Monitor: Richard Holbrooke's peace agreement for Kosovo

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The Independent Culture
THE BELGRADE compromise, the outcome of Holbrooke's second Balkan campaign, is incomplete, just as the Dayton accord was. Because it was not negotiated with the Kosovans: it is being imposed on them on the assumption that what's good for Milosevic is good for them too. It's a very dangerous bet.What will happen if Milosevic does not respect the deal? What will Nato do, with 2,000 potential hostages down there? With the Belgrade agreement, everyone has gained time; it is right to be glad that peace had a chance. But the biggest mistake the West can make now would be to let up the pressure on Milosevic, to forget Kosovo like we forgot Dayton and wait for the next explosion. With our hands tied.

La Repubblica, Italy

THE AGREEMENT seems to fall short of Nato's original goals. The West has taken on Slobodan Milosevic as its partner, and once again will be relying on him to keep his word, a risky proposition. Just yesterday, Milosevic's goons shut down two independent daily newspapers, citing the threat of Nato bombing as an excuse. There has been little protest from Washington. So far, in other words, he has enjoyed the benefits of being a victim of Western threats while paying none of the costs.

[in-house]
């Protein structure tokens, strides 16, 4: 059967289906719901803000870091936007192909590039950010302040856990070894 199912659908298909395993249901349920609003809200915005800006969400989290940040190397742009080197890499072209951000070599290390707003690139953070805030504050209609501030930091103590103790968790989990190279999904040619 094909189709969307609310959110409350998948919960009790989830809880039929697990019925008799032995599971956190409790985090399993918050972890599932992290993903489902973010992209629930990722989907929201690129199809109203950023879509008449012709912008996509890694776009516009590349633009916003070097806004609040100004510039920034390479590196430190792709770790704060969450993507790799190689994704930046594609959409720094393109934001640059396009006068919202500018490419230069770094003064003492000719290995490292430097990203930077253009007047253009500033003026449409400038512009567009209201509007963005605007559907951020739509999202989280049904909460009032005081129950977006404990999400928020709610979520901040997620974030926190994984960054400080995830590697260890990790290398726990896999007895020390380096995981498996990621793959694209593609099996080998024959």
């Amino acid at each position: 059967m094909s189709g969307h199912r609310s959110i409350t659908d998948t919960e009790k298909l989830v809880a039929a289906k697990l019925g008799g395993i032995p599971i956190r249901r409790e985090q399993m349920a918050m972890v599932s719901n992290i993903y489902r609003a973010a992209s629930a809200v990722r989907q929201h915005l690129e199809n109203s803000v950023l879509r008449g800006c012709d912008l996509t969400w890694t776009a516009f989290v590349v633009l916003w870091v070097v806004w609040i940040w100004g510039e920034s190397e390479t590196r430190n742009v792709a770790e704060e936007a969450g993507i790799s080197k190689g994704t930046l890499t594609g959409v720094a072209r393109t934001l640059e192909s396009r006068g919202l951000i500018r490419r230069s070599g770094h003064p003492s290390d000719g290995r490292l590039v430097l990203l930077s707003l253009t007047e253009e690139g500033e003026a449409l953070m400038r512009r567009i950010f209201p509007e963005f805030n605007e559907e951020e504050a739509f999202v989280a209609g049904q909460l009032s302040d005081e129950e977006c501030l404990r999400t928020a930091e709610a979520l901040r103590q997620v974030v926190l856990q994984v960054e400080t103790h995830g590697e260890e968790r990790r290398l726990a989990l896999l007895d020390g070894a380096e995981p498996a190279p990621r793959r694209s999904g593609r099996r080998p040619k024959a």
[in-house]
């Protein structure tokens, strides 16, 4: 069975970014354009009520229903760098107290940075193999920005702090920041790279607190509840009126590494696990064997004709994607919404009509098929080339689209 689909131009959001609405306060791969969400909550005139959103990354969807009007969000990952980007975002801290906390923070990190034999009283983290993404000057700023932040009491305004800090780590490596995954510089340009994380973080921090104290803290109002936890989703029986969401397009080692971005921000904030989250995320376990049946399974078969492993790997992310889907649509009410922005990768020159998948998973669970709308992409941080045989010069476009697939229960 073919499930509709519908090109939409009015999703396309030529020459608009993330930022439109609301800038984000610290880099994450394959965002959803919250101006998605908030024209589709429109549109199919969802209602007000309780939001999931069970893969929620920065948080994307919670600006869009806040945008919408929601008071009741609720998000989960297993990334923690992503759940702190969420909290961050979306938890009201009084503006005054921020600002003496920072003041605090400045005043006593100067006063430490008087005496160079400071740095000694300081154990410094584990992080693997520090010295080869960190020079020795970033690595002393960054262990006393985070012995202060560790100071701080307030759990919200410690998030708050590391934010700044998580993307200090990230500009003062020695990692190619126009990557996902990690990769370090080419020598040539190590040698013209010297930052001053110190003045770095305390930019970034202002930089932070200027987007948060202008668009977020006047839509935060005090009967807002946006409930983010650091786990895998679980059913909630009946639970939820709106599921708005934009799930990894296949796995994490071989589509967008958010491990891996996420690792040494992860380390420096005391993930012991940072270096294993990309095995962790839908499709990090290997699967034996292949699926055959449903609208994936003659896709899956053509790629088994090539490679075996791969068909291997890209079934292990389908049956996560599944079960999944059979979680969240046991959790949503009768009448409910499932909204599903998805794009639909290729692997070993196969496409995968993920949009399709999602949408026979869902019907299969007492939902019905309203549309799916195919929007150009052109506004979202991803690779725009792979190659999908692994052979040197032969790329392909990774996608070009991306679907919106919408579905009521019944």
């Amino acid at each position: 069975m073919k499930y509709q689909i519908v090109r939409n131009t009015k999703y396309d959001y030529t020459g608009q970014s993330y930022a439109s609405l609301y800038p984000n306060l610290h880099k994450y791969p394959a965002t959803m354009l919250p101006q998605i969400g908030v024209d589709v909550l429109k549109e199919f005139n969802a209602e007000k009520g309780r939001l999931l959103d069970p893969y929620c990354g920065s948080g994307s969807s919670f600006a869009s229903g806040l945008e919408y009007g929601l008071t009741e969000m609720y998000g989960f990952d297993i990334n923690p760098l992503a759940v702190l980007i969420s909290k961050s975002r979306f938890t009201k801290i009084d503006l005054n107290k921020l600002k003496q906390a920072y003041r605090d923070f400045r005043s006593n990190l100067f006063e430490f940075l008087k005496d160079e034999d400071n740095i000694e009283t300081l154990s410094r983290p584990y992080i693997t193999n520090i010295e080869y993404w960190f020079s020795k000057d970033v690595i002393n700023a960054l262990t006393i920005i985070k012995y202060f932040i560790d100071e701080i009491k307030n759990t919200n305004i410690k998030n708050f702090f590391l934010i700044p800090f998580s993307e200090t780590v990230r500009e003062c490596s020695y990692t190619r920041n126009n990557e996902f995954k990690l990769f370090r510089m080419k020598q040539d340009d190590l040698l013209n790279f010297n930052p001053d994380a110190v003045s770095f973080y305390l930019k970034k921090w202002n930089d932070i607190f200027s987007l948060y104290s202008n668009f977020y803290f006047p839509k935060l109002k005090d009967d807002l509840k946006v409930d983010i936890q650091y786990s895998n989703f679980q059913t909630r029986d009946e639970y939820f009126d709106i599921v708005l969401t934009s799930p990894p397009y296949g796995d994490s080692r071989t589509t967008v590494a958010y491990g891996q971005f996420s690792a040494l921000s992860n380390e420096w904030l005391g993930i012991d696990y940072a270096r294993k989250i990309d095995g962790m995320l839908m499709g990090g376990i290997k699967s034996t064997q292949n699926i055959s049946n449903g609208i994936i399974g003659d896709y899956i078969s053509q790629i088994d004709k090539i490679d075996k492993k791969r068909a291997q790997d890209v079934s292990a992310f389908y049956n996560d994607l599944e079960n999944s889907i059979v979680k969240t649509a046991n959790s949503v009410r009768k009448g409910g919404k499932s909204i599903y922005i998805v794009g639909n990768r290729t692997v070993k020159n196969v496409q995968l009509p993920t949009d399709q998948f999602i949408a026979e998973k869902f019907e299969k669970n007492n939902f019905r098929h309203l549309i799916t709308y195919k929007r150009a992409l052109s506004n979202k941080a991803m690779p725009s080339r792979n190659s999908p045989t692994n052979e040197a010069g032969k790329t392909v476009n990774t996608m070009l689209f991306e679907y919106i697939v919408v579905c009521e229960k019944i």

The Washington Post, US

MILOSEVIC MUST emerge from these negotiations weakened. He must appear to the Serbs as the advocate of a thoroughly risky political policy, not as "the peacemaker" he was dubbed after the war in Bosnia. The discredit he will experience at home a result of this will be the most efficacious way of ensuring that we avoid another offensive.

Le Monde, France

PEACE AND reconciliation are not coming to Kosovo, but at least the displacement and killing of civilians may abate. The deal can save lives if it is vigorously enforced by the United States and its allies. Milosevic is incorrigible, and we have gained only a respite from his atrocities. Even as he retreats in Kosovo, his men have threatened the lives of journalists, scholars and politicians in Serbia who question his autocratic rule. But the killing and intimidation may stop in Kosovo - at least for now.

The New York Times, US

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